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Clay County Circuit Court

In this matter, the family of a teenager who was killed by a train sued the train company for wrongful death. The defendant denied the accusation of gross negligence respecting the behavior of its employees.

On May 14, ________, Wesley W., 17, and two friends were fishing off a railroad trestle in Black Creek, Florida. A CSX freight train rounded the bend and the teens fled down the trestle, which was approximately 40 feet above the water. The boys ran to the end of the trestle and all leapt out of the way. However, as Wesley W. did, he was struck by an exterior hand rail of the train and was killed.

The parents filed suit in the Circuit Court of Clay County, Florida for wrongful death, accusing the defendant CSX Transportation, Inc. of gross negligence. Pre-trial mediation was not successful. The plaintiffs asked for $4 million in compensatory damages from the jury for the loss of their son.

At trial, the plaintiff asserted a theory of gross negligence based on faulty train equipment and the failure of the defendant’s train to slow down. The train in question was, at the time it passed through the trestle, shown to be moving at around 45 mph, within the federal regulated speed limit. However, the train had an End-of-Train device (EOT) installed, which the plaintiffs asserted was malfunctioning. That malfunction would require the train to proceed at the reduced speed of 30 mph. The defendant asserted that the device was working properly.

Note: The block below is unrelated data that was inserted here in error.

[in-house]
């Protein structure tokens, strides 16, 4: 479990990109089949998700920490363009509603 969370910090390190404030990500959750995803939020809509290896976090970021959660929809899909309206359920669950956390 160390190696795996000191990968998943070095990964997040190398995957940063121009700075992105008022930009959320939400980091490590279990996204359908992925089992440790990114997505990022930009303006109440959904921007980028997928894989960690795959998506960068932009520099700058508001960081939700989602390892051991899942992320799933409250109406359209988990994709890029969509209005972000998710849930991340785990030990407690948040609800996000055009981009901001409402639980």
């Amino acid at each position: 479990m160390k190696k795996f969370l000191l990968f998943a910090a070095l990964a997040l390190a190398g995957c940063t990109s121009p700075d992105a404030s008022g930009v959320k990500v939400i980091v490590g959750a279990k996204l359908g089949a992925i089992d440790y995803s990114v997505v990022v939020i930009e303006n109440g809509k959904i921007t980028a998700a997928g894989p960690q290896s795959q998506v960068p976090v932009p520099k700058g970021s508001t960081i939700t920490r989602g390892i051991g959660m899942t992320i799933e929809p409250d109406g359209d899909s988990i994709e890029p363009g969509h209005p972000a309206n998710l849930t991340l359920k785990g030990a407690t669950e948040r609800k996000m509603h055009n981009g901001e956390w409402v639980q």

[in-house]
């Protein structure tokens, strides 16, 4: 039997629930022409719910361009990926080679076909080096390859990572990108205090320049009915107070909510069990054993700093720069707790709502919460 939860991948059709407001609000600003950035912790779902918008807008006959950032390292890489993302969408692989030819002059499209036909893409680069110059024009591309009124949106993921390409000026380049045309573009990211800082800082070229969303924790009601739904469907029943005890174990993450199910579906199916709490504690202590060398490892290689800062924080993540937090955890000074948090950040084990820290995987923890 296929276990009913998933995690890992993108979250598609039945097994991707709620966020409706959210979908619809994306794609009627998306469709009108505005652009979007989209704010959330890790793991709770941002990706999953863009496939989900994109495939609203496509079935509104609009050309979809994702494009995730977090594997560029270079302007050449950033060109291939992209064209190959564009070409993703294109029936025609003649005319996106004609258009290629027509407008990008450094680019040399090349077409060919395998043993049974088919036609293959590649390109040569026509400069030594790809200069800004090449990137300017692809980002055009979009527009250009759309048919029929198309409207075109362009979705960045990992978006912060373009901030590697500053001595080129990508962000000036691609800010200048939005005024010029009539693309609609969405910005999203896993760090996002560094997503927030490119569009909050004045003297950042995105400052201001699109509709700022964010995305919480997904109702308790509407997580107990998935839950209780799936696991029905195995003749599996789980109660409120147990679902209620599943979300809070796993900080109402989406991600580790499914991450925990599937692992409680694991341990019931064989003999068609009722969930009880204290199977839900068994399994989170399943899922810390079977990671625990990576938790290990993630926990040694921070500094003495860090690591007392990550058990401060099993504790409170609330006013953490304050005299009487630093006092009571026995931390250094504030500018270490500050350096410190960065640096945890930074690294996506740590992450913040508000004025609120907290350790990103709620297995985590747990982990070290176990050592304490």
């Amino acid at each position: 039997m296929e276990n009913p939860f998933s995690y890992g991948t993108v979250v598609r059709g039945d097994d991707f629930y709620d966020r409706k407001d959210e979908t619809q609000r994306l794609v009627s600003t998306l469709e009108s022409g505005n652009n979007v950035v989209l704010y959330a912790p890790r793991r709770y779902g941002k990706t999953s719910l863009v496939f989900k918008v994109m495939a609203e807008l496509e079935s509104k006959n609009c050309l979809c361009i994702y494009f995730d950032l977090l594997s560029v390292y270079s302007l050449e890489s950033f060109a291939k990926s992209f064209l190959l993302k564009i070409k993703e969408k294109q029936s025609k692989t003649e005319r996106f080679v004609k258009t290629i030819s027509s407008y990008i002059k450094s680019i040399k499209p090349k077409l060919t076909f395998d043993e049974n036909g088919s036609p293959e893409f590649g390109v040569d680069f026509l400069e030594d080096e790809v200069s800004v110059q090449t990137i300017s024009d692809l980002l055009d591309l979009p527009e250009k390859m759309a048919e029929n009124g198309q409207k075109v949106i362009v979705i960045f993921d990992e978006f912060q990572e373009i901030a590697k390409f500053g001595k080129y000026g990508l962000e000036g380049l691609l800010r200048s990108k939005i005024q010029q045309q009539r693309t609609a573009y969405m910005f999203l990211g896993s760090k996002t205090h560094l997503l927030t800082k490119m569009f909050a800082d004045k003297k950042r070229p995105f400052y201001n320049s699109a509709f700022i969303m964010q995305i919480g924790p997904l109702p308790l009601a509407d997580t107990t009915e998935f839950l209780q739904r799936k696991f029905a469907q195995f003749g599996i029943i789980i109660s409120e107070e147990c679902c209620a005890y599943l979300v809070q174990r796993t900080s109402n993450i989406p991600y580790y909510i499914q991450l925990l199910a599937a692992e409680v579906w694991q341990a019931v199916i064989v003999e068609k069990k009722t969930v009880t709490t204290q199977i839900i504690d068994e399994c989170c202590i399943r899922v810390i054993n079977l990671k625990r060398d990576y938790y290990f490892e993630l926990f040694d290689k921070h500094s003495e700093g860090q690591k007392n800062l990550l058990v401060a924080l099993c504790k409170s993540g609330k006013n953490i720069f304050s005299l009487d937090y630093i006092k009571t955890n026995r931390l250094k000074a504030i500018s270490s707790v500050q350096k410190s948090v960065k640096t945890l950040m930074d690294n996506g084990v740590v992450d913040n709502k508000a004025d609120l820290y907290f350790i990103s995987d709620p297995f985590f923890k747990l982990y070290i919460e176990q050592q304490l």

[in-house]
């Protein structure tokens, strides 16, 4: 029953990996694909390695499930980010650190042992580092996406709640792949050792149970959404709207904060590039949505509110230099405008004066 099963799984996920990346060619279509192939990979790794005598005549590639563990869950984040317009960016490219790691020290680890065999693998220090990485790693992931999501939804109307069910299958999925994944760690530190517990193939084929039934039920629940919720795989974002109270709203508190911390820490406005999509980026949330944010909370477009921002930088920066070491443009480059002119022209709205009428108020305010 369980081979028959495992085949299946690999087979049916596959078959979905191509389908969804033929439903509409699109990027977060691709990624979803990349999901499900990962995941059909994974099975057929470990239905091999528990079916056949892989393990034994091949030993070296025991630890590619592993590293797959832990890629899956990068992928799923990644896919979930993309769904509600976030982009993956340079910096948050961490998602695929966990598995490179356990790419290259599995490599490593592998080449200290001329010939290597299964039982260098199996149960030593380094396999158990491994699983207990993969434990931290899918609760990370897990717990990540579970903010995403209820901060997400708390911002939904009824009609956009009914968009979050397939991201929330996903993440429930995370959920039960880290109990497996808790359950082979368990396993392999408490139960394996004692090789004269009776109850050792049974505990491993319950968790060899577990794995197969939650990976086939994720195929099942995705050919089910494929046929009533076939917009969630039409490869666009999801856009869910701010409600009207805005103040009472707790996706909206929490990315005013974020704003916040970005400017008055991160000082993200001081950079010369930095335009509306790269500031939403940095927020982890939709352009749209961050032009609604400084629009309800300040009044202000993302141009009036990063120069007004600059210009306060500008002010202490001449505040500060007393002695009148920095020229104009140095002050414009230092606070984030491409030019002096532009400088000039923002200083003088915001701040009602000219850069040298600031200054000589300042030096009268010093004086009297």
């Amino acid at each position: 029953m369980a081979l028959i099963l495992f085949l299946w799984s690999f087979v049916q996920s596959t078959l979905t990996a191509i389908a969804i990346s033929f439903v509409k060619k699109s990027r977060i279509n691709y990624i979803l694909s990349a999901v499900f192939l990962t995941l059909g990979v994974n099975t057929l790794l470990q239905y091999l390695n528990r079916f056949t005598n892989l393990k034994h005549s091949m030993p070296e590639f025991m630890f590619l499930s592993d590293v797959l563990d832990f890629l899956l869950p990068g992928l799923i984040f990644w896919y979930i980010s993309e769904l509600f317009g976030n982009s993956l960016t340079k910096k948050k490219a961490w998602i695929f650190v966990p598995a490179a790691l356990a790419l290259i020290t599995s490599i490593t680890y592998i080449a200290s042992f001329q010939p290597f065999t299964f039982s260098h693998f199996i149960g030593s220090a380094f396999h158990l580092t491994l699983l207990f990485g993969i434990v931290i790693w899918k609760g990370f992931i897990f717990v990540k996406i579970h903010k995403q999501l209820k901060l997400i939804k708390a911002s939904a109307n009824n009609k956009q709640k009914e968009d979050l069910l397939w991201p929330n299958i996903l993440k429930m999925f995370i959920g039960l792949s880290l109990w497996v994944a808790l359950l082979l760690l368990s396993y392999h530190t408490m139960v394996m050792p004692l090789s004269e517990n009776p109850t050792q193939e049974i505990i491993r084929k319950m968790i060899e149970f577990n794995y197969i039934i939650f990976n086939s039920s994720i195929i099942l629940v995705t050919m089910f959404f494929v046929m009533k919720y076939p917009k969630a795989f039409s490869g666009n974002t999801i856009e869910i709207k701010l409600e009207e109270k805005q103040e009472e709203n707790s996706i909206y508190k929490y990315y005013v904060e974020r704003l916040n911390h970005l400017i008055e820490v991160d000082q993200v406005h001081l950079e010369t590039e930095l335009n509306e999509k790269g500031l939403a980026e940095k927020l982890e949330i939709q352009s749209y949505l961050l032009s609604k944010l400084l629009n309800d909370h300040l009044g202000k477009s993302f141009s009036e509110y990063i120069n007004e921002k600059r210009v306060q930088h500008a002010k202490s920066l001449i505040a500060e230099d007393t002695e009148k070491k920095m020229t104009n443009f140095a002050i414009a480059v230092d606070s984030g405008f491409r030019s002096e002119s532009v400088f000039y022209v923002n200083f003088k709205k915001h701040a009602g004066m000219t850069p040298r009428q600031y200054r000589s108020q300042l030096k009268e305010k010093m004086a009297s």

The second part of the plaintiff’s case focused on the train’s continuous speed as it passed through the trestle. The train, they showed, did not apply its brakes or decelerate from its maximum throttle setting until after the collision with the deceased. This was argued as gross negligence on the part of the crew, as the deceased had been clipped by the train as he jumped, indicating how little time he needed to escape. The plaintiffs also showed that the train (and the trestle with the boys on it) had been visible by the train crew for 43 seconds prior to the impact. The defense asserted that the teens were trespassing and simply should not have been there, and even if their crew made a mistake, it was not gross negligence.After seven days of trial, the jury retired for over three hours of deliberations before returning a verdict for the plaintiffs. The parents of Wesley W. were awarded $2.7 million for the loss of their son, with a finding made of gross negligence against the defendant. However, the jury found the defendant only 60% liable, with the remaining forty percent liability assigned to the deceased himself.

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